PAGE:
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Thursday, 19 November 1914


Senator MULLAN - There was absolutely no necessity.


Senator Lt Colonel Sir ALBERT GOULD .- (Mr. Fisher thought not; and the evidence showed that the State was able to quell whatever trouble existed by employing the forces at their own disposal.


Senator Ferricks - There was no trouble at Brisbane till the State forces raised it.


Senator Lt Colonel Sir ALBERT GOULD - That is a matter of argument. I have heard opinions expressed in a contrary direction to that in which my honorable friend speaks. I believe that he was one of the active participants in the trouble, and for that reason, perhaps, he is less able to judge of the real circumstances than a man like myself, who had no connexion with the disturbance. I do not want to discuss the strike, though I may say that the whole dispute, in its initiation, was, in my opinion, silly. If my honorable friends could only induce their supporters to accept honorably and fairly the decisions of the Law Courts, whether given for or against them, it would be very much better, and we would not have one-half of the trouble that we now have. Honorable senators, I know, think that possibly I am more imbued with the views of the employer than with the views of the employe; but I tell them that I do not object to any man fighting for his rights, so long as he keeps within the law. If a law is not deemed to be just, let it be altered. Under the Constitution, the majority are entitled to rule. No one can say of me that I have ever been sorry to see any man in the community, the poorest or the least educated, improve his position. I recognise that we are a great community, and that, to a certain extent, it is the .accident of circumstances that men occupy different positions in life. Once we recognise that there are certain rights which attach to every individual, whether poor or rich, and rejoice when a man gets an opportunity to improve his condition, the community will be very much better off, and greater harmony will prevail in the land. As to the amendment, we know that there is only one decision which will be arrived at. It has, however, had the advantage of affording an opportunity to honorable senators to place their views clearly before the Senate. It has also given food for thought, and in this connexion I think that the debate has been valuable. At the same time, I do not know that the amendment, if carried, will make very much difference, except in this way, that it may be a placard held up to the community, "We have selected one particular class of trouble concerning which we shall not allow the Citizen Forces to be used, and that class represents the industrial disputes that occur, unfortunately, from time to timo." I do not think it is desirable to put up a poster of that character when, at the same time, it is said, "For any other purpose we will employ the Citizen Forces, or make them liable to serve," because it would mean that there is one particular class who desire to get certain advantages, but who arc prepared to allow other classes to " go hang."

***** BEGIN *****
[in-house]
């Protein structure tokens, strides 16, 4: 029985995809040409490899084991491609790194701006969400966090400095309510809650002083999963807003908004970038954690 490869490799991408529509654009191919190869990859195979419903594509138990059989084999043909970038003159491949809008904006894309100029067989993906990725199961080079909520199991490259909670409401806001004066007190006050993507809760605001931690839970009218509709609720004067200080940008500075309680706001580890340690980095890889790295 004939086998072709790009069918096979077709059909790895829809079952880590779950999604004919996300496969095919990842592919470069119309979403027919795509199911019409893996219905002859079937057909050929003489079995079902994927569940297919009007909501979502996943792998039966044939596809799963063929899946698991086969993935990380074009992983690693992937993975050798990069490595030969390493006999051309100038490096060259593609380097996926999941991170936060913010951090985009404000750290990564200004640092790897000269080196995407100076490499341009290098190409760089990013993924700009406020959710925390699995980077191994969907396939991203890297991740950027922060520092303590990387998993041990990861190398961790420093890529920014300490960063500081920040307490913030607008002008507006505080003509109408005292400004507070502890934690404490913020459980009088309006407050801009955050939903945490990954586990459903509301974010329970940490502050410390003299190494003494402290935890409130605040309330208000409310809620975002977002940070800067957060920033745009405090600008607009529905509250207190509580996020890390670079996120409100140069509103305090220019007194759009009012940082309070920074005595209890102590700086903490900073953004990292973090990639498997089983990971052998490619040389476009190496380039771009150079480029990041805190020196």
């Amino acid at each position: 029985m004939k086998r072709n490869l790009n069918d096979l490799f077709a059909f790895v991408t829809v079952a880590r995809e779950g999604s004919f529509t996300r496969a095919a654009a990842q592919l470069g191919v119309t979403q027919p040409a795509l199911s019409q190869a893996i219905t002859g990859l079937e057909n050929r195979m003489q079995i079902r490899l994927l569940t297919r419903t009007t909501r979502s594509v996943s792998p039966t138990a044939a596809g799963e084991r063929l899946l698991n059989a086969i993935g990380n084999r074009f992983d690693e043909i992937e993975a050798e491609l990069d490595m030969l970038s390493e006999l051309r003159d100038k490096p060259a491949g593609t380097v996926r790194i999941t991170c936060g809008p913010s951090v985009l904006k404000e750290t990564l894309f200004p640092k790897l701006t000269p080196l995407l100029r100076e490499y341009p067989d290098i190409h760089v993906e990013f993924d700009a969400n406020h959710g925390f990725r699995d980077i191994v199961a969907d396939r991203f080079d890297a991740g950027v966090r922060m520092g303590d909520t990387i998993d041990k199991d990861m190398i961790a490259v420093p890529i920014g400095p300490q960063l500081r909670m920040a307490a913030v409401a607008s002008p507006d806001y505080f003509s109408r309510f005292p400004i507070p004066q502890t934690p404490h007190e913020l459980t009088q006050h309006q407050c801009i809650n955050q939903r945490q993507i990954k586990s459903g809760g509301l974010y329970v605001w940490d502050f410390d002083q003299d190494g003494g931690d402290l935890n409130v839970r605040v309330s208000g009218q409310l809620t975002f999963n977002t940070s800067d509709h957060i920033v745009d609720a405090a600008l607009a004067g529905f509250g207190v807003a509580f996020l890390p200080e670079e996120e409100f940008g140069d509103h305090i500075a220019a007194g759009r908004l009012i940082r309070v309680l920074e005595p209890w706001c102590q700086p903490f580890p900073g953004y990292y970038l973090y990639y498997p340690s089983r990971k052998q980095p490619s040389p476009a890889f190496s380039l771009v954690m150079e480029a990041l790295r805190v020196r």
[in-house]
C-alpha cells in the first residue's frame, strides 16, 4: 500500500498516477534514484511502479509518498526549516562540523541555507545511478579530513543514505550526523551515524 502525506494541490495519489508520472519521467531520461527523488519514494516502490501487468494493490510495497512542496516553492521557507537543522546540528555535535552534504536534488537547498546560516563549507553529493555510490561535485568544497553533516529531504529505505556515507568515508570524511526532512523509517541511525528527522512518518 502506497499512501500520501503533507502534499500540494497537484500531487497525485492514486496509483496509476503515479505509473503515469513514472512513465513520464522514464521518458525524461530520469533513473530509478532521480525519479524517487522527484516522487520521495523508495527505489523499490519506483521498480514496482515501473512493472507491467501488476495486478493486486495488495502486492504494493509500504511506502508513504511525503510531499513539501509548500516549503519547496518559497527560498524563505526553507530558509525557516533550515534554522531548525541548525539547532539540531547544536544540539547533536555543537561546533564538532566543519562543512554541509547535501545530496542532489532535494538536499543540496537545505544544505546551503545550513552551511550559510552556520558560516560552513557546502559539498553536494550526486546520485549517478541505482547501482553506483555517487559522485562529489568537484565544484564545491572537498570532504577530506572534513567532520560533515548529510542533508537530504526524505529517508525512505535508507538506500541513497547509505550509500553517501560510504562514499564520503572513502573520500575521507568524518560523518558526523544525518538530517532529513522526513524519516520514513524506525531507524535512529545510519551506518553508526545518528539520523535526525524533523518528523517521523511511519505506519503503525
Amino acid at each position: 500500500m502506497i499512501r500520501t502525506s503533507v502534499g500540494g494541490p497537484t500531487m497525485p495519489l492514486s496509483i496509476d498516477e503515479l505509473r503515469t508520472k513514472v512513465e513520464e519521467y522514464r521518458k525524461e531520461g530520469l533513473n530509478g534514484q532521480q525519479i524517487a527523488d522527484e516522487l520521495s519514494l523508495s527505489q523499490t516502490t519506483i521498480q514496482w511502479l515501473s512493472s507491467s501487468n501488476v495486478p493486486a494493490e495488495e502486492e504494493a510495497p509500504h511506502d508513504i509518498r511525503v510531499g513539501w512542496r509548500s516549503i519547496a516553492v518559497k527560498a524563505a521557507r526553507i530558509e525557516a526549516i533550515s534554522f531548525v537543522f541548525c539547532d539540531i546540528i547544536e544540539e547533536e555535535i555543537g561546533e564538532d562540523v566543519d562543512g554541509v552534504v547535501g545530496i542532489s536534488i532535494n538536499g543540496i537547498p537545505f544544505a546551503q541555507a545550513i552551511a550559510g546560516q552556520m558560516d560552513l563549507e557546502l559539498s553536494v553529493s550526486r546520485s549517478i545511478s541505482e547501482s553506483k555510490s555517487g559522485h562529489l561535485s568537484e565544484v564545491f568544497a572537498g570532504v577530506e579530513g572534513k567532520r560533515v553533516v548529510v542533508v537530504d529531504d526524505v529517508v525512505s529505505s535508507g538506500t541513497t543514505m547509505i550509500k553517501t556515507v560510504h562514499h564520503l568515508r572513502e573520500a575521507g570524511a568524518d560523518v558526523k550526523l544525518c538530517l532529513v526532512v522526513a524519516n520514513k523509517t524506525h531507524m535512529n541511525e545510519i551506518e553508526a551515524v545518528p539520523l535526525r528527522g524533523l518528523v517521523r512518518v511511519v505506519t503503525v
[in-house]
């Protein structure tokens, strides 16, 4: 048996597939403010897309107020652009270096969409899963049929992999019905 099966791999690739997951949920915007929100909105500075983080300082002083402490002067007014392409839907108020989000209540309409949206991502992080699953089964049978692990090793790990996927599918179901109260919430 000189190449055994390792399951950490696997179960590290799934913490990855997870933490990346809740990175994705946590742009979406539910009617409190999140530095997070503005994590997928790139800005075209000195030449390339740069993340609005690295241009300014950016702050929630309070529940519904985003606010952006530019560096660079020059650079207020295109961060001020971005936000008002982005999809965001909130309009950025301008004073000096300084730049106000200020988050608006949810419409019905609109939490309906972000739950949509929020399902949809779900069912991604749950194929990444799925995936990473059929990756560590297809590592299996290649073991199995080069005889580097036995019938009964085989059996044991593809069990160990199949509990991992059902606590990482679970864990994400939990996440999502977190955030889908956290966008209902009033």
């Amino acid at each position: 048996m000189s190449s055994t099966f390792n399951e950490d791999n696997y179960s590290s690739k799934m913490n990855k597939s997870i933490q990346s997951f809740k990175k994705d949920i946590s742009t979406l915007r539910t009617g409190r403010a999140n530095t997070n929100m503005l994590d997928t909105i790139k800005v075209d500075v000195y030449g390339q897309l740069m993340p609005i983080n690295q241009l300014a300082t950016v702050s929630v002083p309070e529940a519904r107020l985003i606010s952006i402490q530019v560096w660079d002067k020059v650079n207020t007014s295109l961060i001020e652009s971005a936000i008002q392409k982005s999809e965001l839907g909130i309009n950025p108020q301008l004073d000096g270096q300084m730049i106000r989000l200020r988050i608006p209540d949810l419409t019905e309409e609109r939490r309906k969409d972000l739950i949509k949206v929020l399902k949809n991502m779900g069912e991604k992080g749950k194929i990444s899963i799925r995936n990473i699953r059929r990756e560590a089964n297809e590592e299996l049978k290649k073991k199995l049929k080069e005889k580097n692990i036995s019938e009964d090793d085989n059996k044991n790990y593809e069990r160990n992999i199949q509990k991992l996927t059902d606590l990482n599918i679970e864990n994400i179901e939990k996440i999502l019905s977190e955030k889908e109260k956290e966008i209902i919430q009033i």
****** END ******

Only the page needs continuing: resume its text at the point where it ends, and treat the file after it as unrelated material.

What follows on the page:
Senator Senior - I do not see the force of that reasoning at all.


Senator Lt Colonel Sir ALBERT GOULD - The moment that my honorable friends say that the Citizen Forces shall not be used in connexion with one class of trouble, they place that class almost beyond the control of the law.


Senator Senior - As far as participants in a particular class of work shall not be brought into conflict with their coworkers; that is the position.


Senator ALBERT GOULD (NEW SOUTH WALES) -Colonel Sir ALBERTGOULD. - All the men who are in the Citizen Forces are not co-workers with all the trades which get involved in trouble, because every lad, no matter what his position in life may be, is liable to serve in the Citizen Forces, and to do the duties which may devolve upon him without fear or favour. It would be a fatal mistake on the part of my honorable friends to bring about a conflict which would tend to show that they are trying to set one section of the community against another section. In these cases we must always look to the Government of the day to act. If it was considered necessary to intervene in any case, it would be their duty to use, in the first place, the Permanent Forces ; and if those Forces were nob sufficient to put an end to the strife, very great care should be exercised as to the men who should be sent to assist them in that work. For instance, the Government could take troops from Victoria to Queensland to deal with a disturbance at Brisbane, for they surely would not employ Queensland troops for that purpose.


Senator Watson - And breed enmity between State and State.


Senator Lt Colonel Sir ALBERT GOULD - No. The honorable senator rather appreciated what was said in regard to the course followed in the case of Ulster. Was that course taken to bring about enmity between one part of the country and the other?







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